The Goals of the Inaugural 7th Generation Global Wopida Run:

* To share the Spirit of Standing Rock and intent of the Global Wopida.

* To share the enthusiasm, the prophecy, vision, and words of the 7th Generation to ignite unprecedented, unified, prayerful, and enduring compassionate action to Protect and Restore Mother Earth.

* To unite the members of the human family to co-create a just, sustainable and harmonious world.

* To ignite a global fire of gratitude, love, and thanksgiving everywhere all at once.

Bay Area American Indian Two-Spirits Powwow
Feb
4
10:00 am10:00

Bay Area American Indian Two-Spirits Powwow

  • Festival Pavilion, Fort Mason

Bay Area American Indian Two-Spirits announces our 6TH ANNUAL community Two-Spirit Powwow
LOCATION: The Festival Pavilion at Fort Mason (next to last year’s venue)
DATE: February 4th , 2017
TIME: 10:00 am to 6:00 pm
 

From the organizers, BAAITS:
All are welcome!
Contest Powwow - all dancers & drums welcome!
Produced by the Bay Area American Indian Two Spirits (BAAITS)
General Inquiries: admin@baaits.org
Vendor Inquiries: baaits.vendors@gmail.com

Want to Volunteer? (Much help needed) : powwowvolunteering@gmail.com

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The annual event continues to grow! last year we welcomed more than 3000 Native American and non-Native people alike. Our Two-Spirit Powwow embraces traditional Native American culture while also providing a uniquely San Francisco experience. 
 

Dec
14
9:30 am09:30

Water Prayer Gathering

Join us for a blessing to the water at El Polin Springs, the only natural spring in the city of San Francisco. We will meet at the Rx Café for a short walk together to the springs. After the ceremony, we will collectively walk back to the Rx Café for complimentary refreshments and conversation.

Native community leaders, Vincent Medina (Chochenyo Ohlone) and April McGill (Pomo/Wappo), will be joining us for this gathering. 

Spectacular Movements feature film screening Oakland
May
26
7:00 pm19:00

Spectacular Movements feature film screening Oakland

  • The New Parkway Theater

Come see the first Bay Area public screening of the feature documentary *SPECTACULAR MOVEMENTS* at the New Parkway Theater in Oakland!

~~~~~~~~~~~~~
The film follows the journey of ten Bolivian youth
who recreate revolutionary history, seek memory, demand overdue justice,
and reforge their indigenous-mestizo identity through creative performance,
manifesting spectacular movements.
~~~~~~~~~~~~~

~ Movimientos Espectaculares ~ a feature documentary ~ a Bolivian, Venezuelan and US production ~ Co-produced by The Cultural Conservancy

Q&A with Director Mateo Hinojosa following screening.

Buy your tickets online now, only $7!
https://ticketing.us.veezi.com/purchase/890?siteToken=P5WXdOEJ3Eq2eHbZHTAtbg%3D%3D

AND: we'll be selling our brand-new just-screenprinted T-shirts!

For more about the film, see the pressbook.
And watch the trailer here: https://www.youtube.com/watch?v=NaBIVKRxt5g

Three Sisters Planting Day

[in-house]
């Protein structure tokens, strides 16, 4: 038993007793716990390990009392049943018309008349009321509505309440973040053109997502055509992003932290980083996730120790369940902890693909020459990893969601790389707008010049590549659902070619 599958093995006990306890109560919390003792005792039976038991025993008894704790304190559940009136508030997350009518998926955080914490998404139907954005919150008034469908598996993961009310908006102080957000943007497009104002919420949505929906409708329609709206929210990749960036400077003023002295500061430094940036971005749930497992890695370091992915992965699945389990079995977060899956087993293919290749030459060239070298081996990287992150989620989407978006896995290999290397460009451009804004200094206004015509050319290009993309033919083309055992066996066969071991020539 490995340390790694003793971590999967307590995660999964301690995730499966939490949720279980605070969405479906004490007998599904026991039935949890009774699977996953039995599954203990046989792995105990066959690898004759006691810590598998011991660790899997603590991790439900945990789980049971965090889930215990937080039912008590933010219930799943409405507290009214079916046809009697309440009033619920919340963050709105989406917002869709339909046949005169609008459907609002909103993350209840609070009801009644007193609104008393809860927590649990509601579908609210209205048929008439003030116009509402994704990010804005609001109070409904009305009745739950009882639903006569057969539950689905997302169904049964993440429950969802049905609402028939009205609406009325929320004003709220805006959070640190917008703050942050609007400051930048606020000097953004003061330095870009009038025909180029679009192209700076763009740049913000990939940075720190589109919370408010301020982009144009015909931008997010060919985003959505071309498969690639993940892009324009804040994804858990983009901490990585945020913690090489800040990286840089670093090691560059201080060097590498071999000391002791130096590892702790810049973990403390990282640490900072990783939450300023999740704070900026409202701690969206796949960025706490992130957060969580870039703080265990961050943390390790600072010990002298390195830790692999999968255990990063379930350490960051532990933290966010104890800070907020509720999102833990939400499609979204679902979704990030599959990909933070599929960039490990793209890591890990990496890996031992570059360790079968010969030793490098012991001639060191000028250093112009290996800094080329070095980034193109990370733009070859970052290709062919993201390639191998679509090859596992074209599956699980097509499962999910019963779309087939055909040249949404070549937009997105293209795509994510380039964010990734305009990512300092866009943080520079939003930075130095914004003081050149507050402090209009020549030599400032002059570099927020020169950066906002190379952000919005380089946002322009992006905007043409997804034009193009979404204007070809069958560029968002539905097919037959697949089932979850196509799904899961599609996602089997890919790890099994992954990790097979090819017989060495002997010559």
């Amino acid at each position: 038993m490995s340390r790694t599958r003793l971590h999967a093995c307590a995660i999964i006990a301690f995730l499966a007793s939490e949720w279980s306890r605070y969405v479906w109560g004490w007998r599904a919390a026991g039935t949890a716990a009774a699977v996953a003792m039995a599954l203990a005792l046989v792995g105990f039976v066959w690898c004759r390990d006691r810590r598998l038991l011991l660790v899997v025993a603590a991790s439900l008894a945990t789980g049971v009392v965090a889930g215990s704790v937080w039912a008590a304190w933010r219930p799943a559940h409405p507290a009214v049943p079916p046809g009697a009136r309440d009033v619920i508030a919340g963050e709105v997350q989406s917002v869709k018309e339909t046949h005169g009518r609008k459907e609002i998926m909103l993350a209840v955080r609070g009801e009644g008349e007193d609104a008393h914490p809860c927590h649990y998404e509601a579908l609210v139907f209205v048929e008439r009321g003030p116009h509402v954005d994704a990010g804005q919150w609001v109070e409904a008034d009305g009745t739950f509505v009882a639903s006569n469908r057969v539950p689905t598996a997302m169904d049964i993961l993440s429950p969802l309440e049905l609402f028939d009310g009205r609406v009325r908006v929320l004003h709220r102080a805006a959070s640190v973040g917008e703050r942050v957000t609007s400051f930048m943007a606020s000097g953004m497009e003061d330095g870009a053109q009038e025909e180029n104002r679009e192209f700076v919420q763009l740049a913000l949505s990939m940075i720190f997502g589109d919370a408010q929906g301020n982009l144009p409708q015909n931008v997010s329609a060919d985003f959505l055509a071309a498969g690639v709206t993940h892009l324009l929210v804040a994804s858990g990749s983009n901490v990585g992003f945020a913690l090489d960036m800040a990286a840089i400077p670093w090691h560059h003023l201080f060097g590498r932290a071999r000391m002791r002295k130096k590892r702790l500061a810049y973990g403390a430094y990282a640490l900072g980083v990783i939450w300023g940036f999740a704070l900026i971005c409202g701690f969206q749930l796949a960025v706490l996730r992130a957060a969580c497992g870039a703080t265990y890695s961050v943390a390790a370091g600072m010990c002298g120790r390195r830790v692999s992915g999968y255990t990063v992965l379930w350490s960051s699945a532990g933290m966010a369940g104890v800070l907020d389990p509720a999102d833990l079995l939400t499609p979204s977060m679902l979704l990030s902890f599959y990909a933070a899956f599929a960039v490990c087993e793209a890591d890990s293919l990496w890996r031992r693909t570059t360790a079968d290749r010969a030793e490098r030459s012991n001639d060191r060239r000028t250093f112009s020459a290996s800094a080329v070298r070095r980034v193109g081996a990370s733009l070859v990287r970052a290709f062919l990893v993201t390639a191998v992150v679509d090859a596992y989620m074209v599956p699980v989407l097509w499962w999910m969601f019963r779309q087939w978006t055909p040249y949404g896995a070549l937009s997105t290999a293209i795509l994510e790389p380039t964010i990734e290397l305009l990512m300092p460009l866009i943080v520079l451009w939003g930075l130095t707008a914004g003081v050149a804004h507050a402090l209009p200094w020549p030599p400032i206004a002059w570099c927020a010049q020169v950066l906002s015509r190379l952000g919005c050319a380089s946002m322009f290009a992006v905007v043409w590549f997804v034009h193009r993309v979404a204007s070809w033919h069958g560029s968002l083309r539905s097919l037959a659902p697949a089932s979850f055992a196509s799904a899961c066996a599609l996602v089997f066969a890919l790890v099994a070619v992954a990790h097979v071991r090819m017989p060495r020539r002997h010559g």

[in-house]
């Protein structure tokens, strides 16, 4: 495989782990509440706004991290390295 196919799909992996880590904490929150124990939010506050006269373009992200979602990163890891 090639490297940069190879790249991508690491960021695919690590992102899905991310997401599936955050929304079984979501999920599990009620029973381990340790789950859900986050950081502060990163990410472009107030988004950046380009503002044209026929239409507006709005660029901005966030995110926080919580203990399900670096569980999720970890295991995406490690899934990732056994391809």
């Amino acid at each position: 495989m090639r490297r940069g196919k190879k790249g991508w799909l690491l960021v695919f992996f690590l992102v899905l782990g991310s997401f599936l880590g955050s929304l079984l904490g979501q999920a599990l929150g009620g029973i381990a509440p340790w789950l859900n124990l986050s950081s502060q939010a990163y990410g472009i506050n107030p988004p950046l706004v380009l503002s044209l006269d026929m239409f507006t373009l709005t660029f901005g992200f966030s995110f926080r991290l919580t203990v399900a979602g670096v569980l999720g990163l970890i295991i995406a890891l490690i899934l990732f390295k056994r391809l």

May
14
10:00 am10:00

Three Sisters Planting Day

  • Indian Valley Organic Farm & Garden

The Cultural Conservancy invites you to join us for a ceremonial planting and honoring of the Three Sisters, corn, beans, & squash, with special guest teachings on Indigenous land management, permaculture, seeds, and soil. Enjoy a delicious Native Foods lunch.

Please RSVP to kaylena@nativeland.org

Suggested donation $25

Indian Valley Organic Farm & Garden 1800 Ignacio Blvd. Novato, CA

May
5
5:00 pm17:00

Walking the Shoreline: Native Foodways and Waterways Indigenous Art Show Opening and 30th Anniversary Party

Join us in celebrating 30 years of Indigenous cultural arts through an art show featuring Indigenous traditional and contemporary art from the Americas and Pacific.

\With supporters, friends and family, we will celebrate at the Tides Thoreau Center, where The Cultural Conservancy has been based for 20 years.

Featuring renowned Native artists such as: Frank LaPena, Lyn Risling, Julian Lang, George Blake, Tonu Shane Eagleton, Edward Willie, Marva Jones, Kathy Wallace, Wikuki Kingi, Sarah Sense and others.

Opening: May 5th, 5 - 7 pm
On Display Until: June 16th

Opening will feature traditional opening with Ohlone songs and guest performance by Ras K’Dee (Afro-Pomo). Indigenous appetizers and beverages will be served.

Where: China Brotsky & SEED Galleries at Tides Thoreau Center
1016 Lincoln Blvd.
Presidio of San Francisco, CA 94129

Nov
2
Nov 7

Indigenous Terra Madre

  • Shillong India

The Cultural Conservancy is proud to be sending a delegation to the Indigenous Terra Madre gathering in Meghalaya, India, with the generous support of The Christensen Fund.  We will be sending our Foodways Director Kaylena Bray, our Media Director Mateo Hinojosa, and others.

Jul
10
Jul 12

International Folk Arts Market — Santa Fe, New Mexico

Join us in Santa Fe!  We will be there to support two weavers from of a fair-trade women’s cooperative that engages traditional knowledge for economic gain and gender equality, and that includes all the families of the Totobiegosode-Ayoreo

The Totobiegosode-Ayoreo people of northern Paraguay are renowned for their creativity and skill in creating beautiful, traditional utebetade  bags.  Crafted entirely by hand from sustainably-gathered wild plant fibers in a process taking 3-6 weeks per bag, each is a unique artistic expression of traditional clan designs and motifs inspired by creation myths.  

Paraguay_(orthographic_projection)_GranChaco.jpg

One hundred percent of proceeds from the marketing of these bags is returned to the women of the Totobiegosode-Ayoreo communities, where it provides a critical source of employment and empowerment.